Speech to Grant Thornton European Tax Conference

24th October, 2019

Good evening everybody,

I am delighted to be able join you this evening.

I would like to thank Grant Thornton Ireland for inviting me to address this European Tax Conference.

I would also like to extend a warm welcome to Ireland to the many overseas visitors that have travelled to attend this event.

Occasions such as this present a timely opportunity for me to update you on Ireland’s perspective on the significant and fast moving international tax reform work.  

First, I might say a few words on two significant developments this month, our recent Budget and Brexit.

Autumn is always a busy time for any Minister for Finance.

However, this year the challenges in preparing the Budget were exacerbated by the uncertainty surrounding the United Kingdom’s departure from the European Union. 

As I’m sure you all know, the potential effects of a no-deal Brexit on the Irish economy and for Irish businesses would be significant.

That is why we welcome the agreement that has been reached between the EU and UK negotiating teams on a revised Withdrawal Agreement and Political Declaration on the future relationship, and that this has been endorsed unanimously by the European Council.

The revised draft Protocol on Ireland and Northern Ireland provides important safeguards that the Good Friday Agreement will be protected in all its parts, including avoiding a hard border, protecting North South cooperation and the all island economy.

It also protects the integrity of the EU’s Single Market and Customs Union and Ireland’s place in them.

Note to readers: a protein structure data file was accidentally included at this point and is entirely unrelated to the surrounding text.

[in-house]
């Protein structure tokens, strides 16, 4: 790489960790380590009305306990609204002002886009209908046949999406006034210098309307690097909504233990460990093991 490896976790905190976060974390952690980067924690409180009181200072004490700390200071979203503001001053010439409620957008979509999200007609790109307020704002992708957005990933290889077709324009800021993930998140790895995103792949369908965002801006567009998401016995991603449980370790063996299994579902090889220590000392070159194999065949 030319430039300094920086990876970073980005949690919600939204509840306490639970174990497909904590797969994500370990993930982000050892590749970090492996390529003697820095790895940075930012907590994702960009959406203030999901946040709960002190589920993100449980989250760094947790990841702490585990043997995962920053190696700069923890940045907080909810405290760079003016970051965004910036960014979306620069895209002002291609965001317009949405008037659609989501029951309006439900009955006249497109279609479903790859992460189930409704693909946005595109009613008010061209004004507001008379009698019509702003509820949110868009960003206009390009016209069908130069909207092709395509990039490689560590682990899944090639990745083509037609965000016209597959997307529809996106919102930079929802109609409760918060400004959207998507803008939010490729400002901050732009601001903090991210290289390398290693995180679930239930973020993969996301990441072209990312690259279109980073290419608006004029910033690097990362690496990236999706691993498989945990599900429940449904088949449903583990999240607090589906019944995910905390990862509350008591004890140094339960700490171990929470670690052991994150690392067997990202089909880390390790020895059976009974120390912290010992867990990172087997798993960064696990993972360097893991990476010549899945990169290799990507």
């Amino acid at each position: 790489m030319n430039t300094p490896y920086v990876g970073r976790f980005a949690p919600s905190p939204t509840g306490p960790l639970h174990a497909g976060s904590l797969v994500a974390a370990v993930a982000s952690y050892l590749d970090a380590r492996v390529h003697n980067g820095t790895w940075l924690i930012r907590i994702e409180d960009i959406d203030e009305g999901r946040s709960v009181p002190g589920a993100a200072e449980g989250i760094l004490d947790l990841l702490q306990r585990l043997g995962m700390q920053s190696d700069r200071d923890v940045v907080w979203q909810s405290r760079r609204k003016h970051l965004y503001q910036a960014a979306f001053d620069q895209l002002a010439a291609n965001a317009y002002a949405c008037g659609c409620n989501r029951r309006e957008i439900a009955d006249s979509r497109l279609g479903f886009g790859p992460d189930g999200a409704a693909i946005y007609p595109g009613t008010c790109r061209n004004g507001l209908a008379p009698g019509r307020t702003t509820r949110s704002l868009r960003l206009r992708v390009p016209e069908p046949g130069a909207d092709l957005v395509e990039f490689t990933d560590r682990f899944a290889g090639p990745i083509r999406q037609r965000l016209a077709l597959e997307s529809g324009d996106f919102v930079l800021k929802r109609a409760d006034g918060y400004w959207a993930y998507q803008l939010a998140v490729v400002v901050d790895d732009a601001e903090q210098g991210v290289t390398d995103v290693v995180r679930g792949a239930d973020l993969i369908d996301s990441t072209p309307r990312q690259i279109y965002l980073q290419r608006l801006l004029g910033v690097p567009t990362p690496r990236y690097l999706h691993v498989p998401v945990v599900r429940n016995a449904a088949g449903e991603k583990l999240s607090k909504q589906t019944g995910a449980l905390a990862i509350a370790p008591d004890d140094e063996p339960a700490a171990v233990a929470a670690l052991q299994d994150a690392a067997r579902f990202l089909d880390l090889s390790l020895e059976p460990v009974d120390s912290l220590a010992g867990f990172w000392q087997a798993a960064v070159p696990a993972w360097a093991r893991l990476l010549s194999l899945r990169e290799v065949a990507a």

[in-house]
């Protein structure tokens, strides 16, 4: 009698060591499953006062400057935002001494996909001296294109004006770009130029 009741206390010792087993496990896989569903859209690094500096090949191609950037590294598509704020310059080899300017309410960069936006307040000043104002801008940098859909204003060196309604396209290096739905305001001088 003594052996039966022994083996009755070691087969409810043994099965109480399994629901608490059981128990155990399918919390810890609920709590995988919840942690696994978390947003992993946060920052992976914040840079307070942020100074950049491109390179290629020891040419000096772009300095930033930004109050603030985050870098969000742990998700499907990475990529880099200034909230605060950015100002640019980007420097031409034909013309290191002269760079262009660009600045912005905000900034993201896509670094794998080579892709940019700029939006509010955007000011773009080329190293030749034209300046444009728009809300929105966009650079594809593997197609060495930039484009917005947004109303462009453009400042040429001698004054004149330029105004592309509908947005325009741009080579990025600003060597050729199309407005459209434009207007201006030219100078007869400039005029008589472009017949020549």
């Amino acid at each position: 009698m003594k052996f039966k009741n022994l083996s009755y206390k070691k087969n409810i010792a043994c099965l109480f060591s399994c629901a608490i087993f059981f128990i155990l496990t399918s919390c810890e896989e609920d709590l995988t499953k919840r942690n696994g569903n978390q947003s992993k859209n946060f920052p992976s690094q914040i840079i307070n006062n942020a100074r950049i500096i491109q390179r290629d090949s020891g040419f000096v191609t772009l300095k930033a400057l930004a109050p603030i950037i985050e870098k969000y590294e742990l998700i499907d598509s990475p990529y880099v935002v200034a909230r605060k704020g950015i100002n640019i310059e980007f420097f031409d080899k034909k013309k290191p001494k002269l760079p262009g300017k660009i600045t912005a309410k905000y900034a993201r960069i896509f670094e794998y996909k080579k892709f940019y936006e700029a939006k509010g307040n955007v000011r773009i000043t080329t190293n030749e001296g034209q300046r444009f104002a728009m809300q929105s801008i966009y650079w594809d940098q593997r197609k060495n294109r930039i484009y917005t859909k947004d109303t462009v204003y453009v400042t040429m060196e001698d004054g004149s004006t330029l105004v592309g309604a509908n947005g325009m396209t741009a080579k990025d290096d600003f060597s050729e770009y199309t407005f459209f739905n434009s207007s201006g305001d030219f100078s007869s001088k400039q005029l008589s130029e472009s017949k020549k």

The finalised Agreement also secures a transition period, which is important in giving certainty to citizens and businesses. 

The draft Political Declaration, while different in some areas to the previous draft, still seeks a comprehensive and balanced free trade agreement that will seek to protect key Irish and EU sectors.

There also continues to be important commitments on judicial and police cooperation.

It is clear that considerable work lies ahead and we will continue to work to ensure that our economy and Ireland’s national interests are fully protected.

We welcome then that the House of Commons on Tuesday voted in favour of legislation needed to enact the Withdrawal Agreement.

We note the subsequent developments in Westminster and will continue to monitor this closely.

President Tusk has said that he will now recommend to EU leaders that the British extension request be accepted.

The ratification of this Withdrawal Agreement and endorsement of the Political Declaration will provide much needed certainty and will provide a good basis for constructive negotiations on the future relationship between the EU and the UK.

Indeed it is important to note that the current phase of the Brexit process is just that – a phase, with more to come.